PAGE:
COLUMBIA, SC (WSPA)- Law enforcement departments across the state may have to wait a little longer to get recruits into the SC Criminal Justice Academy. That’s because the academy has had to make changes as a result of COVID-19.
In March, when Governor Henry McMaster closed educational institutions the order wasn’t just for K-12 schools and colleges and universities, it also included training academies.
The South Carolina Criminal Justice Academy trains more than 1200 law enforcement officers each year, but in March the coronavirus changed that.
“We had four classes in different phases of their time here so we sent them all home,” said Jackie Swindler, the director of SCCJA.
The academy closed for 7 weeks, which delayed classes already in progress and pushed back the start date for others.
The academy has started accepting new recruits again, but many changes have been made.
Director Swindler continued, “You have a room and a bathroom and then a suitemate. That is your defensive tactic partner. Not only is that your suitemate, but that is the same person you’ll be doing your defensive training with, handcuffing and those things.”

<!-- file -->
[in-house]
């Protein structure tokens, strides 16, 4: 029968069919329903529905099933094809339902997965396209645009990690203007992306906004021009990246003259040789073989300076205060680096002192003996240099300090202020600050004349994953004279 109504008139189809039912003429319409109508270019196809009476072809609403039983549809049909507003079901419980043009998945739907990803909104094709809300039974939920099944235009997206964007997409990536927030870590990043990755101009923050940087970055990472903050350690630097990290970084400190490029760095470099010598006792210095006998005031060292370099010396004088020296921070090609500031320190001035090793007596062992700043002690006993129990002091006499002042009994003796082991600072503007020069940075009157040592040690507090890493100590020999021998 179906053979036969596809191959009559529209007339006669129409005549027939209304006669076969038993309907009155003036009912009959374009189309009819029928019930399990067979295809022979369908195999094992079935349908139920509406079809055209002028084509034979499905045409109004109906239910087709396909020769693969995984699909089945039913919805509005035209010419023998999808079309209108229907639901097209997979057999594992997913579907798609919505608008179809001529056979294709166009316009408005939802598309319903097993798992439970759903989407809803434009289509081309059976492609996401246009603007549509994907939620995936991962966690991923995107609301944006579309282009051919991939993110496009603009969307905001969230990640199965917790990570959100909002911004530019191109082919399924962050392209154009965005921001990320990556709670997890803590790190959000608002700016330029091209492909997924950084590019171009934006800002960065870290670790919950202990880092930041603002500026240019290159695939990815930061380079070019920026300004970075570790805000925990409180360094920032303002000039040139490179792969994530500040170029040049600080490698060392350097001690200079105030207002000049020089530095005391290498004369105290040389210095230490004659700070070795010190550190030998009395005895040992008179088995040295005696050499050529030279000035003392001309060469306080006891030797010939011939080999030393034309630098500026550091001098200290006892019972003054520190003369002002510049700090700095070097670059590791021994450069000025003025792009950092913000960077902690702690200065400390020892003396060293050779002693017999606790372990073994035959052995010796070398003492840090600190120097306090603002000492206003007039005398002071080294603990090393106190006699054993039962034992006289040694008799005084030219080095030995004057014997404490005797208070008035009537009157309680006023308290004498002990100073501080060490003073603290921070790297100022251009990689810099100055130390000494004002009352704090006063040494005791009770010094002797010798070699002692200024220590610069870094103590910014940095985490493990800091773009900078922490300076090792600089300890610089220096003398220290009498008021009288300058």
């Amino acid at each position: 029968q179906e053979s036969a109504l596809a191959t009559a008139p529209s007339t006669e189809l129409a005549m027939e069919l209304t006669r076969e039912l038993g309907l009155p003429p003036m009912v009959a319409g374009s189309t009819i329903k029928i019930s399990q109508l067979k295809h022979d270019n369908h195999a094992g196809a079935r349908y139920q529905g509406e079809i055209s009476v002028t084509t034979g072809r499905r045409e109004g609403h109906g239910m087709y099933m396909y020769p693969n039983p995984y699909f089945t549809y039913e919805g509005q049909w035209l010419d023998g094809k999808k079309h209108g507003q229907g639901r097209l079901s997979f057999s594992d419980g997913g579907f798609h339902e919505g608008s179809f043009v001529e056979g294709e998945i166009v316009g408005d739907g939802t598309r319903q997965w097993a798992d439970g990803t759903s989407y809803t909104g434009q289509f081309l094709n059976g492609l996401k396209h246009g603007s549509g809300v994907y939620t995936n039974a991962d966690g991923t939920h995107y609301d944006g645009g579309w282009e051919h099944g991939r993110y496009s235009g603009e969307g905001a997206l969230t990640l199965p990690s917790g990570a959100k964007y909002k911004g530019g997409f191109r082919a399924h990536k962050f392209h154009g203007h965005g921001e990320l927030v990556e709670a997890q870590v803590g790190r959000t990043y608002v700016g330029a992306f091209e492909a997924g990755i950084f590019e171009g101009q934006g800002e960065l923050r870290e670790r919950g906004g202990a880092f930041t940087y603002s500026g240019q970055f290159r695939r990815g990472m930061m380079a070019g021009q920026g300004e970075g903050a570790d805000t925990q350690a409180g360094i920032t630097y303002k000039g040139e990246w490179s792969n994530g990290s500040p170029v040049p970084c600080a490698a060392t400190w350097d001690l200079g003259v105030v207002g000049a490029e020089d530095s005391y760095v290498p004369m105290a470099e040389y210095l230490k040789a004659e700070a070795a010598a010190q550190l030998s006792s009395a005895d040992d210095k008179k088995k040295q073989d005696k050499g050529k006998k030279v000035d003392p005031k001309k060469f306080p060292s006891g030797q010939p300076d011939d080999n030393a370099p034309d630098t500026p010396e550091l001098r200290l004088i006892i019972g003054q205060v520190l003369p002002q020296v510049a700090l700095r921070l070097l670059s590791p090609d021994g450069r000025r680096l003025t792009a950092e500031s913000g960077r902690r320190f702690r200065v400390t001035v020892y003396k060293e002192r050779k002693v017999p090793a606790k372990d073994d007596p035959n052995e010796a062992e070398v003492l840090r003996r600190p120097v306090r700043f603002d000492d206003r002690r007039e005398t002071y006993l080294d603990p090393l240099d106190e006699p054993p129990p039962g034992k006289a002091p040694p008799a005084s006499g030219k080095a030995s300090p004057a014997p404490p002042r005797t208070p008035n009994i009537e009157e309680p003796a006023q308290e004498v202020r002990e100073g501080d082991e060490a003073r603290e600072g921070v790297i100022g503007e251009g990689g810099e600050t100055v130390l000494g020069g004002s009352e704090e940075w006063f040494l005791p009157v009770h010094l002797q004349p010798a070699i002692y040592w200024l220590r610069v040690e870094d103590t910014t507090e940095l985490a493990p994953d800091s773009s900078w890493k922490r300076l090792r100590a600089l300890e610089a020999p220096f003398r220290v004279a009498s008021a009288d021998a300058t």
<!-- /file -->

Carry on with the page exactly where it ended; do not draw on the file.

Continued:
Many law enforcement departments across the state put a freeze on hiring because of COVID-19. But the SC Highway Patrol has instead changed its hiring and training process.
Captain Tara Craig explained, “We’re going to keep hiring, but hire in increments and train them in increments. Prior to the academy, we’re going to let them go in the field and assist the officers.”
A new training process put in place last year at SCCJA and hiring freezes have helped the academy avoid a significant backlog.
The uncertainty of the pandemic has caused the academy to accept fewer recruits at a time and for departments to do more in-house training.
Captain Craig added, “We continued the online portion and for the practical portion what we did is they usually come to us for firearms and tactical training, but we went to them in the field and did the training n small groups.”
SCCJA restarted its training classes at the beginning of July.
Director Swindler says the academy’s closure caused 3 training classes to be canceled temporarily, which is about 120 recruits.
Before the new classes started last week, those training classes that were in progress when the governor closed schools were brought back one at a time in May.